U.S. Economy: No Road to Recession

Written by: Global Thought Leadership | May 25, 2018

Source: Bloomberg, May 24, 2018 Past performance is no guarantee of future results. Indexes are unmanaged, and not available for direct investment. Index returns do not include fees or sales charges. This information is provided for illustrative purposes only and does not reflect the performance of an actual investment.

THE BOTTOM LINE

  • The prospect of a recession remains a concern for some investors, based in part on shape of the U.S. yield curve, which has flattened significantly in recent months. But a careful look at key economic indicators tells a different story.
  • Consider one useful way to measure the economy’s pulse: the volume of freight travelling by truck within the U.S., which has been reliably downbeat when the overall economy has been shrinking.  
  • Indeed, the volume of freight travelling by truck has fallen more than 15% year-on-year during five of the six recessions that have taken place since early 1974 – a period of some 44 years.
  • More recently, freight volume has grown during most of the period since the Great Recession of 2008-2009. As of the end of April 2018, year-over-year volume has been strong – up 8.9% since the same period in 2017.
  • Of course, trucking volume is only one indication of overall economic strength.  But other measures tell the same story, according to Legg Mason’s ClearBridge Investments.
  • ClearBridge Investment Strategist Jeff Schulze, who tracks the economy via his Recession Risk Dashboard, reports that the likelihood of a recession over the next 12 months remains low.  (For more detail, read: U.S. Economy: Keep on Trucking.)
  • That Dashboard looks at four overall factors: business activity, the consumer, inflation, and financial conditions. All four now point to expansion, with only one sub-category – profit margins – even slightly off its strongest level.
  • So in their view, the coast is clear, at least for the coming year – and the economy should in all likelihood have a clear road ahead. 

All data: Source, Bloomberg, as of May 24, 2018
 

Definition:

The yield curve is the graphical depiction of the relationship between the yield on bonds of the same credit quality but different maturities.

 

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The opinions and views expressed herein are not intended to be relied upon as a prediction or forecast of actual future events or performance, or a guarantee of future results, or investment advice.

IMPORTANT INFORMATION: All investments involve risk, including loss of principal. Past performance is no guarantee of future results. An investor cannot invest directly in an index. Unmanaged index returns do not reflect any fees, expenses or sales charges.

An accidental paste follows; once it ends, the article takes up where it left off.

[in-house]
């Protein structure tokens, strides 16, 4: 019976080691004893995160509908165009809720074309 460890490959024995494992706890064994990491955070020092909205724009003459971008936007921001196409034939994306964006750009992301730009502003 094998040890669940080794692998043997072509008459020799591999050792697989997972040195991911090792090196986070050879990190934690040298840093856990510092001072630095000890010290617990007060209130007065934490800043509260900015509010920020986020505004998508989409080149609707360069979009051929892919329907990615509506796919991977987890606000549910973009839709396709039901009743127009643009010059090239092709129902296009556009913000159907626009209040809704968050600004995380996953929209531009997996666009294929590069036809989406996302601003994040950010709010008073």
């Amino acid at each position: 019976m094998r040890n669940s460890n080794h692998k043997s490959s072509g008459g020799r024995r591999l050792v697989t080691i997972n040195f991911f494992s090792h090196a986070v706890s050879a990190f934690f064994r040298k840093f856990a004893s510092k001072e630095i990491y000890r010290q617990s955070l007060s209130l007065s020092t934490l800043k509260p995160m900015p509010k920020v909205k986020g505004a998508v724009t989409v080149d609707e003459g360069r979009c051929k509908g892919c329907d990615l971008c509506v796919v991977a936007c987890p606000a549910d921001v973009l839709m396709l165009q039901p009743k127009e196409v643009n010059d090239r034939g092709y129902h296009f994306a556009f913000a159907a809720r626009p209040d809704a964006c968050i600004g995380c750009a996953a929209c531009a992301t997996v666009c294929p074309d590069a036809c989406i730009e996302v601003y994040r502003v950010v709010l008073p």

Equity securities are subject to price fluctuation and possible loss of principal. Fixed-income securities involve interest rate, credit, inflation and reinvestment risks; and possible loss of principal. As interest rates rise, the value of fixed income securities falls. International investments are subject to special risks including currency fluctuations, social, economic and political uncertainties, which could increase volatility. These risks are magnified in emerging markets.

The opinions and views expressed herein are not intended to be relied upon as a prediction or forecast of actual future events or performance, guarantee of future results, recommendations or advice.  Statements made in this material are not intended as buy or sell recommendations of any securities. Forward-looking statements are subject to uncertainties that could cause actual developments and results to differ materially from the expectations expressed. This information has been prepared from sources believed reliable but the accuracy and completeness of the information cannot be guaranteed. Information and opinions expressed by either Legg Mason or its affiliates are current as at the date indicated, are subject to change without notice, and do not  take into account the particular investment objectives, financial situation or needs of individual investors.

IMPORTANT INFORMATION: All investments involve risk, including loss of principal. Past performance is no guarantee of future results. An investor cannot invest directly in an index. Unmanaged index returns do not reflect any fees, expenses or sales charges.

Equity securities are subject to price fluctuation and possible loss of principal. Fixed-income securities involve interest rate, credit, inflation and reinvestment risks; and possible loss of principal. As interest rates rise, the value of fixed income securities falls. International investments are subject to special risks including currency fluctuations, social, economic and political uncertainties, which could increase volatility. These risks are magnified in emerging markets.

The opinions and views expressed herein are not intended to be relied upon as a prediction or forecast of actual future events or performance, guarantee of future results, recommendations or advice.  Statements made in this material are not intended as buy or sell recommendations of any securities. Forward-looking statements are subject to uncertainties that could cause actual developments and results to differ materially from the expectations expressed. This information has been prepared from sources believed reliable but the accuracy and completeness of the information cannot be guaranteed. Information and opinions expressed by either Legg Mason or its affiliates are current as at the date indicated, are subject to change without notice, and do not  take into account the particular investment objectives, financial situation or needs of individual investors.